The city of Mobile has ended its relationship with Mobile Group, Inc., at least for the moment.

The company monitored the city’s stormwater management program for almost two decades but is no longer working for the city, according to Mobile Group’s attorney, Marshall Gardner.

 “That contract has expired and the Mobile Group is no longer performing services for the city,” he said in a letter, ending the company’s 17-year relationship with the city. Mobile Group was first brought on to help the city comply with new EPA regulations in 1996.

The last contract to be approved by the City Council was on April 30, 2013, by a vote of 5-2 with councilors Bess Rich and Reggie Copeland opposing. The $498,240 contract was effective for monitoring until Sept. 30, 2013, but Mobile Group was also responsible for submitting the annual report by Dec. 31, 2013.

Gardner also said the claims that Mobile Group submitted an annual report late to the Alabama Department of Environmental Management are not true.

“The report was originally due to ADEM on December 30, 2013. My client’s employees worked through nights and weekends in order to finish the report on time. Part of the reason for the last minute rush was that the city was very late in furnishing certain information to Mobile Group, and once the information was furnished my client had to incorporate it into the report,” Gardner said in an email.

 “The complete report and appendices, over 28,000 pages, was delivered to the City at 8:30 a.m. on December 30, 2013. This was the same protocol that Mobile Group has followed for years. It is our understanding that the City requested and received an extension of the time to file the report.”

During the pre-conference meeting on Jan. 7, Mayor Sandy Stimpson said the city filed the report to ADEM on Jan. 3.

Every year the city must submit an annual report to ADEM by Dec. 31. However, the city filed the report on Jan. 3.  Not submitting the annual report is something that has gotten the city into trouble before.

In February 2012, ADEM fined the city $17,750 for not submitting a report for 2008-2009. Then ADEM cited the city for failing to submit a report for 2007 and 2009. The later violation is coupled with other citations is what led ADEM to sue the city.

ADEM is now asking the Mobile County Circuit Court to fine Mobile $475,000. This will be decided upon during a Feb. 7 hearing between ADEM and the city of Mobile.

Stimpson noted during the Jan. 7 meeting that Mobile Group, Inc., which the city paid $498,240 to monitor the city’s stormwater system in 2013, did not turn in the report on time.

Gardner maintains the report was in on time.

However, the report needed to be reviewed before it was turned into ADEM Chief of Staff Colby Cooper said.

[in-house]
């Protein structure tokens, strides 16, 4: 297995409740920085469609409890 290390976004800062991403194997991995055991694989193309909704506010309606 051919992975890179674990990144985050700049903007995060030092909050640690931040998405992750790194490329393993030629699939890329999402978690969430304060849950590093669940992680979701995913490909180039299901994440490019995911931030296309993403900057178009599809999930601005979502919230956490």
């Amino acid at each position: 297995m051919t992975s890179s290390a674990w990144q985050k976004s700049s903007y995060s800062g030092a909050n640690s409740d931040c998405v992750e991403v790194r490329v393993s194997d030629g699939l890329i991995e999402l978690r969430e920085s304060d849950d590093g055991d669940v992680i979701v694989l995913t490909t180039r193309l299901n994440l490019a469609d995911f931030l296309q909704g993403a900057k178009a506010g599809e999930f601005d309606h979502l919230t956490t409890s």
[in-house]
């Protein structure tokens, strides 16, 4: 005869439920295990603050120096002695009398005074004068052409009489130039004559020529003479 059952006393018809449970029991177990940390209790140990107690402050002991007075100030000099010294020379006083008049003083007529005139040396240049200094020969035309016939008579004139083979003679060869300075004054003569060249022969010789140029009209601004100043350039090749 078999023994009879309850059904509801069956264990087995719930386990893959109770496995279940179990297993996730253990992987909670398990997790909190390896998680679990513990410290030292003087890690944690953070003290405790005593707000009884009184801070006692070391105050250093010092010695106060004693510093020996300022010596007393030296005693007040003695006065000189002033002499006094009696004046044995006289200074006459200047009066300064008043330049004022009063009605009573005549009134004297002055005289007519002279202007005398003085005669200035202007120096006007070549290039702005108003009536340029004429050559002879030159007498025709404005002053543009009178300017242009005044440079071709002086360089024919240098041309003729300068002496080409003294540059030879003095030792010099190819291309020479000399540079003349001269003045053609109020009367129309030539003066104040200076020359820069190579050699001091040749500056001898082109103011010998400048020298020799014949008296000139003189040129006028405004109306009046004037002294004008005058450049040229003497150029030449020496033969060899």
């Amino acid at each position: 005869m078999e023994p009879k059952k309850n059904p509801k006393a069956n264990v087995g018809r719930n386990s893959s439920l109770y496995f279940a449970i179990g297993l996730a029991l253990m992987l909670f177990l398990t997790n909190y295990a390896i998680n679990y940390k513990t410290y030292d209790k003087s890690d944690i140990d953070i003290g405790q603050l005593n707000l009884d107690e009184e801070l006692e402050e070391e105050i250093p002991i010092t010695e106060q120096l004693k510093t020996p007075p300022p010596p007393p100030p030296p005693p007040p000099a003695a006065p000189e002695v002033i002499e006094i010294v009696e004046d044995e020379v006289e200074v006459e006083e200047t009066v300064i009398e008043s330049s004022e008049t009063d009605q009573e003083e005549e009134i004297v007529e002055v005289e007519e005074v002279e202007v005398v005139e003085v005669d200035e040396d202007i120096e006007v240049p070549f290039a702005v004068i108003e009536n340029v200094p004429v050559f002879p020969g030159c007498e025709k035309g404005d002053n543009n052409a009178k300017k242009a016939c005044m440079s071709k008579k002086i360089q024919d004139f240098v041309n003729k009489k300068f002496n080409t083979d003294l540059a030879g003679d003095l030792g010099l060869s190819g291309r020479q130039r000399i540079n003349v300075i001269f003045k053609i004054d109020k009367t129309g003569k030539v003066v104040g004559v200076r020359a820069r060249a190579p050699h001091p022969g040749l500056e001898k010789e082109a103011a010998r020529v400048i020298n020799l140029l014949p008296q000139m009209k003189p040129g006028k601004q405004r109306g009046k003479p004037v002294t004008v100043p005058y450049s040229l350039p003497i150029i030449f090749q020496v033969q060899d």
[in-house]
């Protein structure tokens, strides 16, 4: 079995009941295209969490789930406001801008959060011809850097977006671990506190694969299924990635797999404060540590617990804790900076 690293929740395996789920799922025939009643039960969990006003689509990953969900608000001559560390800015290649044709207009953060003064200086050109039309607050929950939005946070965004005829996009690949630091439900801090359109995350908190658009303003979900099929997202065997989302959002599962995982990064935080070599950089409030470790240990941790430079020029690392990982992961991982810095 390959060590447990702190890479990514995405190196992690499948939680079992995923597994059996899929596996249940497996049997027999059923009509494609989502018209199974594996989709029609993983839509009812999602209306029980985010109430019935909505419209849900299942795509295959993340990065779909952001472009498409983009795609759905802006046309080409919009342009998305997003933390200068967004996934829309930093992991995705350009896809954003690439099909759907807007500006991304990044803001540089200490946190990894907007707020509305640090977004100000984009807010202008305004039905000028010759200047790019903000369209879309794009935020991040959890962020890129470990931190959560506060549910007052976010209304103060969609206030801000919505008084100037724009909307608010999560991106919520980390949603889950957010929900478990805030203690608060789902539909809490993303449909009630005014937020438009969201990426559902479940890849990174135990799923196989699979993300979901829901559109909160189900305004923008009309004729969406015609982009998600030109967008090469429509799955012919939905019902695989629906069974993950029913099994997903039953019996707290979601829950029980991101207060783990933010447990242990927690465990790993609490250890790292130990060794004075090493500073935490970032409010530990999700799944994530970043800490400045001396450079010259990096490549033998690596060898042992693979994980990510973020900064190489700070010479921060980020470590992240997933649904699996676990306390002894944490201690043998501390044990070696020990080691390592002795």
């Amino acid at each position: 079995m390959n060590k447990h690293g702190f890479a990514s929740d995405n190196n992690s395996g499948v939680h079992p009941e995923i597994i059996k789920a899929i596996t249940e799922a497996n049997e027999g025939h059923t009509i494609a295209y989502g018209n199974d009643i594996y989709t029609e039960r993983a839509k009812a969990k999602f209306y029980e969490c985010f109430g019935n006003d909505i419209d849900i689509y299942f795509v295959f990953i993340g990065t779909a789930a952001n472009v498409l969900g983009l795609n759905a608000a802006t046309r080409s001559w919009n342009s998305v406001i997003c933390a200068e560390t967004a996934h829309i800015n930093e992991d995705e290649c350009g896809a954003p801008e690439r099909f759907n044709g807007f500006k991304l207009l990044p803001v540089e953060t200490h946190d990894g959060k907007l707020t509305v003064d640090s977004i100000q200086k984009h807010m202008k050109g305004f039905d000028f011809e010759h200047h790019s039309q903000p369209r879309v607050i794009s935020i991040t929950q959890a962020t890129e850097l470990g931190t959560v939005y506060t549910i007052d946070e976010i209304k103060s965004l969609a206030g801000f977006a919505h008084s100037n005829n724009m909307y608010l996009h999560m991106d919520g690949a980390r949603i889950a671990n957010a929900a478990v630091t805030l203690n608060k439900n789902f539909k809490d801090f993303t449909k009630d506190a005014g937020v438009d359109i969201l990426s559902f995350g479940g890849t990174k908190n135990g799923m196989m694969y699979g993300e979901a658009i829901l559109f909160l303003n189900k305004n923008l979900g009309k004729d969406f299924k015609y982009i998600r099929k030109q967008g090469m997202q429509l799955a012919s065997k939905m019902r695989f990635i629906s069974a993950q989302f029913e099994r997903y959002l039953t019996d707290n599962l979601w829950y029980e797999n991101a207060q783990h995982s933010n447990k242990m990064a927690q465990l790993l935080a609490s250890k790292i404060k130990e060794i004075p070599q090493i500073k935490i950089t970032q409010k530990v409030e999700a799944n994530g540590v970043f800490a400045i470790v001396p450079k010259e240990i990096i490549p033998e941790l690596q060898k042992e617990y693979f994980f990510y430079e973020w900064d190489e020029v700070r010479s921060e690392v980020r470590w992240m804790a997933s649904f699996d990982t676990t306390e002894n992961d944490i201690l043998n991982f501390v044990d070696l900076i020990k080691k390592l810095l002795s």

“The report was turned in to the city at the last minute, but the 28,000 page report needed to be reviewed before it was submitted to ADEM,” he said. “In order to certify and signoff on the report, it had to be reviewed before it was filed.

“The time period for the report was until September 2013, which was under Mayor Sam Jones administration, but it is this administration’s position that everything be reviewed before it was signed off on and sent to ADEM.”

As far as the city’s 2014 stormwater management monitoring program, Cooper said Stimpson and the administration puts that as its highest priority.

“We are looking at what was done in the past and how we should move forward,” he said. “Mayor Stimpson talks regularly with ADEM about what we need to do so the city of Mobile is no longer one of the troubling cities as far as stormwater management goes.

“In the next weeks, there should be more information coming out, but right now it would be premature to talk about it.”

Mobile Group was also the center of controversy when the 2013 contract was being discussed.

During several meetings about the contract, Councilman Fred Richardson alleged the contract with the company was delayed in being passed because a minority is in charge of the company — owner V.J. Reddy is Indian.

Public Services Director John Bell took a much less subtle approach when he wrote a letter to the council, Jones and staff, which accused Copeland and Rich of being racist.

In the letter Bell told Copeland that Richardson was right when he indicated the council’s delaying and denying the contract was race-related. Richardson never singled out a particular councilor though.

“Based on your action on (April 23) and actions I have observed, but ignored, I have to conclude that Mr. Richardson was correct when he indicated council action was a matter of skin color,” Bell wrote in the letter. “You have not acted alone. The misinformation campaign by Mrs. (Bess) Rich speaks for itself. What I cannot figure out is if she is incapable of understanding or if she is that good at twisting issues around.”

Bell later retracted the comments on the letter and apologized on May 7.